Campaign finance disclosure provisions, though still woefully limited in many instances, exist to inform voters and the general public about who is funding politicians and political speech generally. Disclosure is a critical component of our democracy, helping us to better understand efforts to influence our discourse and our votes.
Even the unfortunate majority opinion in the Citizens United case, authored by now-retired Supreme Court Justice Anthony Kennedy, found value in disclosure, noting that transparency in regards to political speech “enables the electorate to make informed decisions and give proper weight to different speakers and messages.”
Information about who donates to political campaigns is publically and readily available through the Federal Elections Commission. That’s a good thing. But access to that information, especially in today’s online climate of vitriol and harassment, necessitates that we all approach and share that information responsibly and with an understanding of how it might be used.
Democratic Rep. Joaquin Castro of Texas — whose twin brother, Julián, is running for the Democratic presidential nomination — sparked deserved controversy last week when he tweeted a list of 44 people in the city of San Antonio, part of which he represents, who contributed the maximum amount to President Donald Trump’s re-election campaign.
After a torrent of criticism — much of it from conservatives and some of it surely based in political opportunism — Castro insisted that his sharing the unquestionably public information amounted to a “lament” that his constituents would support the president, rather than an attempt to target them for their political beliefs and financial support.
Castro is not wrong that this information was already public, and is often shared. But the way that he shared it, especially in an already-on-edge political climate, was irresponsible.
Even campaign finance reform and disclosure advocates like Fred Wertheimer of nonprofit Democracy 21 expressed caution about Castro’s tactic.
“I’m not sure Mr. Castro’s simply throwing out the names of people with no ties to specific policy issues is helpful in this day and age of social media,” Wertheimer said, according to The New York Times.
Highlighting Trump donor information in this way, as if to shame them simply for donating money to the (extremely flawed) president of the United States, is not a productive or smart use of the campaign finance information we have access too. That is doubly true in a climate where leaders, including Castro, are not hesitating to place the blame for violent action at the feet of political opponents.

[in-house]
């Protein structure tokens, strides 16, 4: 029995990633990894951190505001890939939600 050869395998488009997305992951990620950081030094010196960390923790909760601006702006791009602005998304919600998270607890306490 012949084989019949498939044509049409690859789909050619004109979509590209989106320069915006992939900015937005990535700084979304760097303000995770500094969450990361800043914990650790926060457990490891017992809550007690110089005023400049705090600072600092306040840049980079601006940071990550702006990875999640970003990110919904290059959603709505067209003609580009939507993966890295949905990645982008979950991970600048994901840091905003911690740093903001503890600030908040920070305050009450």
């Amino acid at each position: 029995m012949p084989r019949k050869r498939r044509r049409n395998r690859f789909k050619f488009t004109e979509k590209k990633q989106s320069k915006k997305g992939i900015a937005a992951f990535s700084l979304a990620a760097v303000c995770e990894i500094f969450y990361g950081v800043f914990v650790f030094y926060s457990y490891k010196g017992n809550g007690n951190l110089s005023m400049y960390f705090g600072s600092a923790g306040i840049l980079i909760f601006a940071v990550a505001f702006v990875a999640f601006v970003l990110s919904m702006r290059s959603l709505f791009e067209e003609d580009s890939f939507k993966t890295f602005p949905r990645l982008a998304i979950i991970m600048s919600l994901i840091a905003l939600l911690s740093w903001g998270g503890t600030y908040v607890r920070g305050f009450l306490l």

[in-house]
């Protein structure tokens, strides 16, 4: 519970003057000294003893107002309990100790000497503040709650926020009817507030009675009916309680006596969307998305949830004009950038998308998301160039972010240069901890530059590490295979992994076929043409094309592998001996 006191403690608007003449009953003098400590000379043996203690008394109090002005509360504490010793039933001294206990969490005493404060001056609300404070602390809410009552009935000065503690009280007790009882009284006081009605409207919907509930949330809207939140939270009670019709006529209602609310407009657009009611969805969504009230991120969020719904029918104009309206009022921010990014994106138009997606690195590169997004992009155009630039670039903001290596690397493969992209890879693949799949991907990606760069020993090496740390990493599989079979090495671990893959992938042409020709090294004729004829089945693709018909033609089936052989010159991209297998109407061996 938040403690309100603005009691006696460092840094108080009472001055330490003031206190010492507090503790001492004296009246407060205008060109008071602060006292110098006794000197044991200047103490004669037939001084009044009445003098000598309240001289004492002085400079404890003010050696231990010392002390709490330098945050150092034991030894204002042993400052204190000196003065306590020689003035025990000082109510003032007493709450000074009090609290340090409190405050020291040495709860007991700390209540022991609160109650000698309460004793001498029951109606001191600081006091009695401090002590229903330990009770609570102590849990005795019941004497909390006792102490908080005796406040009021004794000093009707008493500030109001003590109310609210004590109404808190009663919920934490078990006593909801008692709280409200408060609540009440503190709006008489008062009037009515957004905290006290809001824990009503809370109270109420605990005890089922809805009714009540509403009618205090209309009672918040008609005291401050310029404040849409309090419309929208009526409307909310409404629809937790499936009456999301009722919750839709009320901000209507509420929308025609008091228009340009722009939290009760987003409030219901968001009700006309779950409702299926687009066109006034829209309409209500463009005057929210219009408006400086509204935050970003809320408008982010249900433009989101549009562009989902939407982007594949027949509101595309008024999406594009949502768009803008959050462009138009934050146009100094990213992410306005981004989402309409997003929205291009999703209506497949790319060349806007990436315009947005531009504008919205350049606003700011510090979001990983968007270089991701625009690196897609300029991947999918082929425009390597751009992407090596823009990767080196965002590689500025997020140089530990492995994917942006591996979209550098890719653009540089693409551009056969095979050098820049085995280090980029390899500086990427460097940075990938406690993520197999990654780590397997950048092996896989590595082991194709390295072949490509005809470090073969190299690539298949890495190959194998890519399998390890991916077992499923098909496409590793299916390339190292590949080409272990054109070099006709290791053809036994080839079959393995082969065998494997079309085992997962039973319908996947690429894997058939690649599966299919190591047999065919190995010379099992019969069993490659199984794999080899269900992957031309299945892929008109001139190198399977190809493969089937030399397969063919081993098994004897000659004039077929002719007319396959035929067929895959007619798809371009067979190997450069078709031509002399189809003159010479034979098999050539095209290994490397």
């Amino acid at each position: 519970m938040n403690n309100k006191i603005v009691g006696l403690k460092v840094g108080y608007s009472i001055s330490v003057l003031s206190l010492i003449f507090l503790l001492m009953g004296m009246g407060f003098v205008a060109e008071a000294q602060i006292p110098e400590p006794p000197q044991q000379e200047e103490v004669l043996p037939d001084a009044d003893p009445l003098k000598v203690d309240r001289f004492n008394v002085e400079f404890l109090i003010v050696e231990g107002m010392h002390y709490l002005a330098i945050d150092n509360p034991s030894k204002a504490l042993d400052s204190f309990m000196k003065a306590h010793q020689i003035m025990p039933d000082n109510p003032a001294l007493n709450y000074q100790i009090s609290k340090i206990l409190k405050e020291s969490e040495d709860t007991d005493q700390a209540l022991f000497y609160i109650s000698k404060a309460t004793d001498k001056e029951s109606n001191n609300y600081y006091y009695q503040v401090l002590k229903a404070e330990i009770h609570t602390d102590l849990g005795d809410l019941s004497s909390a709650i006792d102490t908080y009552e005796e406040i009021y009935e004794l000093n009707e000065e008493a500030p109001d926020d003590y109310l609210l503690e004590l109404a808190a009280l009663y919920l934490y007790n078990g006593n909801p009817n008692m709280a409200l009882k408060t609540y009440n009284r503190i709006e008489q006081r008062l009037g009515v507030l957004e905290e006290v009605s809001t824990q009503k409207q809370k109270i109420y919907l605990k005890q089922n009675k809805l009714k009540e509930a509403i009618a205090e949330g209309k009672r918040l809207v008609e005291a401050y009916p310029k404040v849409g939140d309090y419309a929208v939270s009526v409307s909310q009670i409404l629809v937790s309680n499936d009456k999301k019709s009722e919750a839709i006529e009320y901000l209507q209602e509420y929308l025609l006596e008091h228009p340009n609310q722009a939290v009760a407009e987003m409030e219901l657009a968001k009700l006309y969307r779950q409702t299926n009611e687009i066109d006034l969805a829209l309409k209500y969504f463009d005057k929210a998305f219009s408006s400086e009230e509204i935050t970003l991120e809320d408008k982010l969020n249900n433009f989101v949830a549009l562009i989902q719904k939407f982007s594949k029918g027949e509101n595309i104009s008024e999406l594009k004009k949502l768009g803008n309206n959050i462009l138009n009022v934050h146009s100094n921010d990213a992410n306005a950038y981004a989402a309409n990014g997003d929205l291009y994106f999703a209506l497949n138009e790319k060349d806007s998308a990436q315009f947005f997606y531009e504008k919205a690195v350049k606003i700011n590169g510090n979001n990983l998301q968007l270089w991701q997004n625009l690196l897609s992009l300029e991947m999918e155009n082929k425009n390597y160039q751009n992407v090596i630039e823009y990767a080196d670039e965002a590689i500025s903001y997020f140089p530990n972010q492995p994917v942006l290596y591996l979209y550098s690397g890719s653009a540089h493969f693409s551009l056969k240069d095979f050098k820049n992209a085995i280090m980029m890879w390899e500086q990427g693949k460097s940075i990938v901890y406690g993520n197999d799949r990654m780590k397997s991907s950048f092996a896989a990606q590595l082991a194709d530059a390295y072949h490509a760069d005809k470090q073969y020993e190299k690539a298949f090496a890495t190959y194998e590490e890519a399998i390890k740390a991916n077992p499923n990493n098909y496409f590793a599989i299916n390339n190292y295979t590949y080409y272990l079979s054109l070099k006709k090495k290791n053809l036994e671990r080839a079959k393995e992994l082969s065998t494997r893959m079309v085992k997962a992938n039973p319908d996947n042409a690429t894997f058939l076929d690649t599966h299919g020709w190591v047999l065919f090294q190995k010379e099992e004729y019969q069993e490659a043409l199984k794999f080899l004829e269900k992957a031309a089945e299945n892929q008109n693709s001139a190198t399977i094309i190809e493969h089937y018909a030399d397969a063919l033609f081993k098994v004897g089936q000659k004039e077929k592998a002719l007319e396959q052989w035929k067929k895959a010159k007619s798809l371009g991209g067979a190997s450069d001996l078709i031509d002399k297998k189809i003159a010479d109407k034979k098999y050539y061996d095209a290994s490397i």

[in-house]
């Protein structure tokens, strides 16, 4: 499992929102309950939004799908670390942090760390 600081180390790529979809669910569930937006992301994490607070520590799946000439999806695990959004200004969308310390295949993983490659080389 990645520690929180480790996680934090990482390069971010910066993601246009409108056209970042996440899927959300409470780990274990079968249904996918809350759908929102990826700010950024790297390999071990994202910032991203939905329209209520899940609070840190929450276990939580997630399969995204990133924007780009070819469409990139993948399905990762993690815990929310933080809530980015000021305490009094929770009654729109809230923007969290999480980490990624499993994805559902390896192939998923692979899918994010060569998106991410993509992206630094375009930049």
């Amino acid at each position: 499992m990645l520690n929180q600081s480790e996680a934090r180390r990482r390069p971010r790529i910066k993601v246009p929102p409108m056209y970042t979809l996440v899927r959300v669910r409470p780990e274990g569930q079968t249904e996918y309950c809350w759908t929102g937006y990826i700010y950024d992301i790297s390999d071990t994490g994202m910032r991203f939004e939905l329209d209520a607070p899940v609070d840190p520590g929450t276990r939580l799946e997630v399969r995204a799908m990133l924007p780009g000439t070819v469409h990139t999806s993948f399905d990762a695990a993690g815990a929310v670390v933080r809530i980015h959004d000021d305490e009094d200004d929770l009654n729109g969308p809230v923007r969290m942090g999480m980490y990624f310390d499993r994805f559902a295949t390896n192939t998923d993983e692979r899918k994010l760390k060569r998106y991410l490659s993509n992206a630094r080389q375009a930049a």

If political rhetoric has the power to incite anger, hatred and violence — both online and in our communities — that power is not limited to one political party or ideology.
“A big question is, has the internet changed that calculus?” Richard L. Hasen, a professor of law and political science at the University of California, Irvine, told the Times. “The general conservative view is that conservatives are being targeted for their general views and that there’s a lot of harassment going on.”
Of course, there is an important distinction between unpleasant debate and criticism, and actual harassment and threats.
“If we see that people whose donations are highlighted publicly are being harassed, that’s a reason to be concerned,” Hasen continued. “If the concern is someone will have a nasty tweet sent to them because of them being named by Castro, well, welcome to the real world.”
Castro and many others rightly point to the large megaphone that Trump wields to spread division as part of a cynical, dangerous political strategy. If they truly believe his words have the power — not only to excuse hate, but to inspire and perpetuate it — then they must realize that their words carry a similar power. Their megaphone may be smaller, but they still must use it responsibly. Calling out individual Trump donors for no apparent reason other than to shame them falls well short of that standard.